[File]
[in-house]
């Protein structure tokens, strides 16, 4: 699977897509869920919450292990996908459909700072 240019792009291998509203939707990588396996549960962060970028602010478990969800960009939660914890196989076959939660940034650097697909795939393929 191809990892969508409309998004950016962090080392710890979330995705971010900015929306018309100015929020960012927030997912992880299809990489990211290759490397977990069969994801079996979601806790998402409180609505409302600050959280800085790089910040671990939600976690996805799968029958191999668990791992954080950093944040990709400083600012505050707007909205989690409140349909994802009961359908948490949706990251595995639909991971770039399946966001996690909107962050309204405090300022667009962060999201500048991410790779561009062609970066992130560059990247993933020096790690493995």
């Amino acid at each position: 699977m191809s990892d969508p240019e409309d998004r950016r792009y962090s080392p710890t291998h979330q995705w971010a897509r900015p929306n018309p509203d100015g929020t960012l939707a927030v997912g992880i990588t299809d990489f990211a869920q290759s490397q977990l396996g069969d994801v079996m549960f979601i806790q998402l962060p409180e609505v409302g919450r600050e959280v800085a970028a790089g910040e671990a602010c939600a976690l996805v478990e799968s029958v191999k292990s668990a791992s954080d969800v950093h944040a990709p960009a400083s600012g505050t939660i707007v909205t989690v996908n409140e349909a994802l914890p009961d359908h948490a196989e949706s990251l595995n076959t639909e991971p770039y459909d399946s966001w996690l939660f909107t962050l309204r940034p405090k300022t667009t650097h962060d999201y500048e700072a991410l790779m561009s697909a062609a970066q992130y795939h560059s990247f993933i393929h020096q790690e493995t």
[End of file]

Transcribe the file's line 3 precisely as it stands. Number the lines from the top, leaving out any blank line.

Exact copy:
């Amino acid at each position: 699977m191809s990892d969508p240019e409309d998004r950016r792009y962090s080392p710890t291998h979330q995705w971010a897509r900015p929306n018309p509203d100015g929020t960012l939707a927030v997912g992880i990588t299809d990489f990211a869920q290759s490397q977990l396996g069969d994801v079996m549960f979601i806790q998402l962060p409180e609505v409302g919450r600050e959280v800085a970028a790089g910040e671990a602010c939600a976690l996805v478990e799968s029958v191999k292990s668990a791992s954080d969800v950093h944040a990709p960009a400083s600012g505050t939660i707007v909205t989690v996908n409140e349909a994802l914890p009961d359908h948490a196989e949706s990251l595995n076959t639909e991971p770039y459909d399946s966001w996690l939660f909107t962050l309204r940034p405090k300022t667009t650097h962060d999201y500048e700072a991410l790779m561009s697909a062609a970066q992130y795939h560059s990247f993933i393929h020096q790690e493995t």